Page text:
Call for Papers for the SCS 2022 Meeting in San Francisco
“Building the Accessible Classroom”
As educators, our greatest challenge and reward is to invite students of all backgrounds, ages, and identities into our classrooms and to help them make those spaces their own. To do so, we must make our classrooms accessible at all angles and entry points: from putting th̶̶e field of Classics on the radars of students who have never heard of it, to creating spaces that are physically and emotionally accessible for our students to explore the wonders and horrors of the ancient world. This includes finding new ways to teach old material in an ethical and inclusive way, and challenging the dominant perspectives often embedded in the texts we study, the textbooks we adopt, the events we sponsor, and the national exams we administer. Practically speaking, creating accessibility ̶ in materials, pedagogical practices, outreach, and assessments ̶ is key to inviting students of all backgrounds into the classroom. These theoretical points of access find concrete form in reassessing the spaces we inhabit and finding ways to invite new identities into those spaces and into the conversation about classical studies. Likewise, cultivating awareness of the different physical identities that move through worlds ancient and modern is integral to challenging the dominant hierarchies of both time periods. But all this is easier said than done, especially given the constraints and demands of the modern curriculum. This panel seeks to address accessibility from 360 degrees, offering both a theoretical framework and concrete tools for building an accessible Classics classroom at all levels.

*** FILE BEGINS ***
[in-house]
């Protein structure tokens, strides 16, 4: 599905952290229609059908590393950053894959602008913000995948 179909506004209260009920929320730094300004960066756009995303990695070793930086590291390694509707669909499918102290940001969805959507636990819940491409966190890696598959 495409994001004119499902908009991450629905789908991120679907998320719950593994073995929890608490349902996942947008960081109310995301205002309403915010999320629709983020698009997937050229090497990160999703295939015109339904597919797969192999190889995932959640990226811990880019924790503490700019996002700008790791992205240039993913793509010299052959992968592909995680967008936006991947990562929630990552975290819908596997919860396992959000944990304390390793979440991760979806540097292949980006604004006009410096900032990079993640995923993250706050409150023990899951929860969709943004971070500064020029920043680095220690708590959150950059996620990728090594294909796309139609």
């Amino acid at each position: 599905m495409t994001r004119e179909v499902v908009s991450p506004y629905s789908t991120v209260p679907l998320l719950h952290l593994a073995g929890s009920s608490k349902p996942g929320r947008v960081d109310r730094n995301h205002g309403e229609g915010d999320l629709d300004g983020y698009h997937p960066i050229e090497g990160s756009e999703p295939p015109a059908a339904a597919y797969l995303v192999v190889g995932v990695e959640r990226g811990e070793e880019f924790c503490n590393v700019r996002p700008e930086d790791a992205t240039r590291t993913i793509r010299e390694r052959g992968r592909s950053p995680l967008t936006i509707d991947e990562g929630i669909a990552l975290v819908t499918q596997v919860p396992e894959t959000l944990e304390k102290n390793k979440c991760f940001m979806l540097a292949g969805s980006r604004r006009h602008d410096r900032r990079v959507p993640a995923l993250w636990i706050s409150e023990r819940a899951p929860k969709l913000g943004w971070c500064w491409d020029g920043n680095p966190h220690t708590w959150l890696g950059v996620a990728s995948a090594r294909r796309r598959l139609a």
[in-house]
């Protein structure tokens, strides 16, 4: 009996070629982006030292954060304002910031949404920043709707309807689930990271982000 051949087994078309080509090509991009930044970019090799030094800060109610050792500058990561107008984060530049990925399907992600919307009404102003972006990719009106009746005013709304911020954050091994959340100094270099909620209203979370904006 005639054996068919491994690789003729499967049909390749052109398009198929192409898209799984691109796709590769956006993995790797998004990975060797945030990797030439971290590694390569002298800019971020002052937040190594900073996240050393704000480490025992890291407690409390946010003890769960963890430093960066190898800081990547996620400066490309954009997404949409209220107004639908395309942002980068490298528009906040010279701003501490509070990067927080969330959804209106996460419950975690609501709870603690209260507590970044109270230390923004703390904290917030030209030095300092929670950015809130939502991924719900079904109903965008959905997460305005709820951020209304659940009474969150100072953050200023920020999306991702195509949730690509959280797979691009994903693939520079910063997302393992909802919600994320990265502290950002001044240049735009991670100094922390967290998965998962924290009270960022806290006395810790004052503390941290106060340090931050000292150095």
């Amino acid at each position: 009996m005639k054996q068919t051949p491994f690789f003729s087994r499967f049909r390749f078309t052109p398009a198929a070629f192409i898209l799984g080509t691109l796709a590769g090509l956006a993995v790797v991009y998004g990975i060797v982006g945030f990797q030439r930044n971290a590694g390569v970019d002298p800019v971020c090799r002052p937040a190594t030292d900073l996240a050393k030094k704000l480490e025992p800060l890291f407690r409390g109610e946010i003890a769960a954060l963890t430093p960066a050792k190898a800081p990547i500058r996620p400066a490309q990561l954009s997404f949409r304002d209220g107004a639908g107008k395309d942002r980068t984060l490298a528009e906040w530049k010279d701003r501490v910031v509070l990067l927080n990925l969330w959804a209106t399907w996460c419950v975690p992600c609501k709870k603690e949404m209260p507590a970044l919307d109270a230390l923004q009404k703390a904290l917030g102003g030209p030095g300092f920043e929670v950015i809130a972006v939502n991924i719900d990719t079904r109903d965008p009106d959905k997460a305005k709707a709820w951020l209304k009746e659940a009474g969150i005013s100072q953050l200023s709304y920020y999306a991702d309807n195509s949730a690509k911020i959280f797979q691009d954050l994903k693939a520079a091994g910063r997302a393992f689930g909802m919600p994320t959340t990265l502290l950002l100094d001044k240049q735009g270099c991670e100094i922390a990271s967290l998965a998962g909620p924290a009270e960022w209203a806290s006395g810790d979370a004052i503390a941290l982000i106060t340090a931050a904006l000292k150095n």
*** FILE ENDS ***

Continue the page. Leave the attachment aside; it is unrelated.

Paper topics may include, but are by no means limited to:
- accessibility for different age-levels: elementary, secondary, and post-secondary
- actionable steps and best practices for constructing an accessible classroom
- scaffolding assignments and presentation in order to introduce challenging topics in an accessible way
- creating relevance and intellectual accessibility for students and scholars of different backgrounds and identities
- highlighting previously marginalized, excluded, and/or underrepresented groups and perspectives
Please submit an abstract of no more than 500 words to Philip Walsh (firstname.lastname@example.org) not later than March 31, 2021. Abstracts will be reviewed anonymously.
Jessica Blum-Sorensen, Ariana Traill, Emma Vanderpool, and Philip Walsh on behalf of the K-12 Education Committee.